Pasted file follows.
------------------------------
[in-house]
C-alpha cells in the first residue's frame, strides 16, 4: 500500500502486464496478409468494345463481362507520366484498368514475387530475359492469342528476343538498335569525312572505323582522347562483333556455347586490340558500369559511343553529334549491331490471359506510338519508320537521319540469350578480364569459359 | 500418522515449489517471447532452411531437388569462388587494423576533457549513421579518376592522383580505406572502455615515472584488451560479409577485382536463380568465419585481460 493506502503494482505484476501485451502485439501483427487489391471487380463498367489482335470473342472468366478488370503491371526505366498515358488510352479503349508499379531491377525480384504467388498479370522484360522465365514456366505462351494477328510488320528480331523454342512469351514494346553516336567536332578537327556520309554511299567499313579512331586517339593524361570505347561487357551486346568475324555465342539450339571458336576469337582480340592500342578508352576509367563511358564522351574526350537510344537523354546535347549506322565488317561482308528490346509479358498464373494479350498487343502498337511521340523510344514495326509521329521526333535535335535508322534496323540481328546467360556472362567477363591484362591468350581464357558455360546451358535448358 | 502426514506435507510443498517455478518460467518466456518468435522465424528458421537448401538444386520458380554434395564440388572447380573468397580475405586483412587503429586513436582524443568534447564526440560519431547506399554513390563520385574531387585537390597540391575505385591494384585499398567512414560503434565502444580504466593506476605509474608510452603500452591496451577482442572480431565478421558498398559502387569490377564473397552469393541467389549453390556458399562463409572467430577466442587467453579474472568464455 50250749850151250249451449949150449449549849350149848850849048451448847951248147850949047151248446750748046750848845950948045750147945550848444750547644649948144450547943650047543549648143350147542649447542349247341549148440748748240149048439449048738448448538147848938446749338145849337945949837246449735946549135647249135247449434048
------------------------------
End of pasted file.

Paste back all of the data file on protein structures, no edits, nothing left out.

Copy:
[in-house]
C-alpha cells in the first residue's frame, strides 16, 4: 500500500502486464496478409468494345463481362507520366484498368514475387530475359492469342528476343538498335569525312572505323582522347562483333556455347586490340558500369559511343553529334549491331490471359506510338519508320537521319540469350578480364569459359 | 500418522515449489517471447532452411531437388569462388587494423576533457549513421579518376592522383580505406572502455615515472584488451560479409577485382536463380568465419585481460 493506502503494482505484476501485451502485439501483427487489391471487380463498367489482335470473342472468366478488370503491371526505366498515358488510352479503349508499379531491377525480384504467388498479370522484360522465365514456366505462351494477328510488320528480331523454342512469351514494346553516336567536332578537327556520309554511299567499313579512331586517339593524361570505347561487357551486346568475324555465342539450339571458336576469337582480340592500342578508352576509367563511358564522351574526350537510344537523354546535347549506322565488317561482308528490346509479358498464373494479350498487343502498337511521340523510344514495326509521329521526333535535335535508322534496323540481328546467360556472362567477363591484362591468350581464357558455360546451358535448358 | 502426514506435507510443498517455478518460467518466456518468435522465424528458421537448401538444386520458380554434395564440388572447380573468397580475405586483412587503429586513436582524443568534447564526440560519431547506399554513390563520385574531387585537390597540391575505385591494384585499398567512414560503434565502444580504466593506476605509474608510452603500452591496451577482442572480431565478421558498398559502387569490377564473397552469393541467389549453390556458399562463409572467430577466442587467453579474472568464455 50250749850151250249451449949150449449549849350149848850849048451448847951248147850949047151248446750748046750848845950948045750147945550848444750547644649948144450547943650047543549648143350147542649447542349247341549148440748748240149048439449048738448448538147848938446749338145849337945949837246449735946549135647249135247449434048